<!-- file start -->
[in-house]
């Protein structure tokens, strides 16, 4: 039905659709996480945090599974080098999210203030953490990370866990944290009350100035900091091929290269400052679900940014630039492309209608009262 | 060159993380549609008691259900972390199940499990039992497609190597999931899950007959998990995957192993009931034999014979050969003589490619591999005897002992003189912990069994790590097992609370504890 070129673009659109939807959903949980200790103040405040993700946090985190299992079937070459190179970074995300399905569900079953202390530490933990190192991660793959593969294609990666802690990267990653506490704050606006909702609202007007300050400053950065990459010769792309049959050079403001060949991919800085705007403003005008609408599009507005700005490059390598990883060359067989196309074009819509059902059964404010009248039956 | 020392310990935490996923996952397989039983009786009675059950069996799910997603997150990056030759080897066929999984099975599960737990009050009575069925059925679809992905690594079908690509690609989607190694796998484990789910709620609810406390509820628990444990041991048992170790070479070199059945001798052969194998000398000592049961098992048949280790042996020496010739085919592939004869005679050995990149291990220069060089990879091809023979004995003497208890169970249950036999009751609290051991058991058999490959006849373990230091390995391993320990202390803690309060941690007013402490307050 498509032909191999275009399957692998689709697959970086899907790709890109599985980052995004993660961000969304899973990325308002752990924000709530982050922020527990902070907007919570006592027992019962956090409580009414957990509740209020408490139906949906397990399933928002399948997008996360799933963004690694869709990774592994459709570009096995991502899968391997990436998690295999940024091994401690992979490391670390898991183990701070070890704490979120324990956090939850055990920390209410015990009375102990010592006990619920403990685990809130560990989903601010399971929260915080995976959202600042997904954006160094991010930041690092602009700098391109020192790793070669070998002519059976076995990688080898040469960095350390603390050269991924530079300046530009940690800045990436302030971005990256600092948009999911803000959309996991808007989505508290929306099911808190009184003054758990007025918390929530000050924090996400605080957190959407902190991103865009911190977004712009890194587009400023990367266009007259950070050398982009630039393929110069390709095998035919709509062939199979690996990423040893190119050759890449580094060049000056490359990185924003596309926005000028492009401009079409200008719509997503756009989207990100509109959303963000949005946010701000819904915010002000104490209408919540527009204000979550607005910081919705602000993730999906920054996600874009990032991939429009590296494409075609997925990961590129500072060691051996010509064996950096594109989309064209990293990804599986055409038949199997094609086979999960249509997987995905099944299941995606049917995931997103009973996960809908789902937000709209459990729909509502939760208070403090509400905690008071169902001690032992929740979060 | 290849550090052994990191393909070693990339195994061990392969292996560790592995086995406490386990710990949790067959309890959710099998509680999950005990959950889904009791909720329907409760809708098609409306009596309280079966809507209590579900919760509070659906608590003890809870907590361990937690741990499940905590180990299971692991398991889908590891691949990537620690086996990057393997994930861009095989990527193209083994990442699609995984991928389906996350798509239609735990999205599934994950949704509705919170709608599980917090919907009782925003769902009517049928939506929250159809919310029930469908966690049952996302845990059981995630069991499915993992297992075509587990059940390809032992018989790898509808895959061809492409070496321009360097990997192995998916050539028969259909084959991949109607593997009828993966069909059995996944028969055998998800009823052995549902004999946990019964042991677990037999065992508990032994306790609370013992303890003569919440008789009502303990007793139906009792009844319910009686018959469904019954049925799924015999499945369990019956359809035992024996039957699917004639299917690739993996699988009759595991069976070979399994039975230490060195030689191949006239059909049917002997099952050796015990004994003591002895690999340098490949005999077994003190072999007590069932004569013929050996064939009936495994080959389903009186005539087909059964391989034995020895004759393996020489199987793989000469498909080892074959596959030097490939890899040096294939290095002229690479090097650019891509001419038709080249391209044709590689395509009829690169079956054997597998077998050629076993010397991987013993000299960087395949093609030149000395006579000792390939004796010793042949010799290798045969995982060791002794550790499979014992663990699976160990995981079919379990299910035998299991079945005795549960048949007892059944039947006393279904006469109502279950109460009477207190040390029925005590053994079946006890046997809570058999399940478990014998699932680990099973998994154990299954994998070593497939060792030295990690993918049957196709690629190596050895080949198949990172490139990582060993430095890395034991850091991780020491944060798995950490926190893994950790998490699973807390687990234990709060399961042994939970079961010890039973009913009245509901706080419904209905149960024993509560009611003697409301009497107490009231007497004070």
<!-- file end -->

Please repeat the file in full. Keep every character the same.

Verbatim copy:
[in-house]
């Protein structure tokens, strides 16, 4: 039905659709996480945090599974080098999210203030953490990370866990944290009350100035900091091929290269400052679900940014630039492309209608009262 | 060159993380549609008691259900972390199940499990039992497609190597999931899950007959998990995957192993009931034999014979050969003589490619591999005897002992003189912990069994790590097992609370504890 070129673009659109939807959903949980200790103040405040993700946090985190299992079937070459190179970074995300399905569900079953202390530490933990190192991660793959593969294609990666802690990267990653506490704050606006909702609202007007300050400053950065990459010769792309049959050079403001060949991919800085705007403003005008609408599009507005700005490059390598990883060359067989196309074009819509059902059964404010009248039956 | 020392310990935490996923996952397989039983009786009675059950069996799910997603997150990056030759080897066929999984099975599960737990009050009575069925059925679809992905690594079908690509690609989607190694796998484990789910709620609810406390509820628990444990041991048992170790070479070199059945001798052969194998000398000592049961098992048949280790042996020496010739085919592939004869005679050995990149291990220069060089990879091809023979004995003497208890169970249950036999009751609290051991058991058999490959006849373990230091390995391993320990202390803690309060941690007013402490307050 498509032909191999275009399957692998689709697959970086899907790709890109599985980052995004993660961000969304899973990325308002752990924000709530982050922020527990902070907007919570006592027992019962956090409580009414957990509740209020408490139906949906397990399933928002399948997008996360799933963004690694869709990774592994459709570009096995991502899968391997990436998690295999940024091994401690992979490391670390898991183990701070070890704490979120324990956090939850055990920390209410015990009375102990010592006990619920403990685990809130560990989903601010399971929260915080995976959202600042997904954006160094991010930041690092602009700098391109020192790793070669070998002519059976076995990688080898040469960095350390603390050269991924530079300046530009940690800045990436302030971005990256600092948009999911803000959309996991808007989505508290929306099911808190009184003054758990007025918390929530000050924090996400605080957190959407902190991103865009911190977004712009890194587009400023990367266009007259950070050398982009630039393929110069390709095998035919709509062939199979690996990423040893190119050759890449580094060049000056490359990185924003596309926005000028492009401009079409200008719509997503756009989207990100509109959303963000949005946010701000819904915010002000104490209408919540527009204000979550607005910081919705602000993730999906920054996600874009990032991939429009590296494409075609997925990961590129500072060691051996010509064996950096594109989309064209990293990804599986055409038949199997094609086979999960249509997987995905099944299941995606049917995931997103009973996960809908789902937000709209459990729909509502939760208070403090509400905690008071169902001690032992929740979060 | 290849550090052994990191393909070693990339195994061990392969292996560790592995086995406490386990710990949790067959309890959710099998509680999950005990959950889904009791909720329907409760809708098609409306009596309280079966809507209590579900919760509070659906608590003890809870907590361990937690741990499940905590180990299971692991398991889908590891691949990537620690086996990057393997994930861009095989990527193209083994990442699609995984991928389906996350798509239609735990999205599934994950949704509705919170709608599980917090919907009782925003769902009517049928939506929250159809919310029930469908966690049952996302845990059981995630069991499915993992297992075509587990059940390809032992018989790898509808895959061809492409070496321009360097990997192995998916050539028969259909084959991949109607593997009828993966069909059995996944028969055998998800009823052995549902004999946990019964042991677990037999065992508990032994306790609370013992303890003569919440008789009502303990007793139906009792009844319910009686018959469904019954049925799924015999499945369990019956359809035992024996039957699917004639299917690739993996699988009759595991069976070979399994039975230490060195030689191949006239059909049917002997099952050796015990004994003591002895690999340098490949005999077994003190072999007590069932004569013929050996064939009936495994080959389903009186005539087909059964391989034995020895004759393996020489199987793989000469498909080892074959596959030097490939890899040096294939290095002229690479090097650019891509001419038709080249391209044709590689395509009829690169079956054997597998077998050629076993010397991987013993000299960087395949093609030149000395006579000792390939004796010793042949010799290798045969995982060791002794550790499979014992663990699976160990995981079919379990299910035998299991079945005795549960048949007892059944039947006393279904006469109502279950109460009477207190040390029925005590053994079946006890046997809570058999399940478990014998699932680990099973998994154990299954994998070593497939060792030295990690993918049957196709690629190596050895080949198949990172490139990582060993430095890395034991850091991780020491944060798995950490926190893994950790998490699973807390687990234990709060399961042994939970079961010890039973009913009245509901706080419904209905149960024993509560009611003697409301009497107490009231007497004070």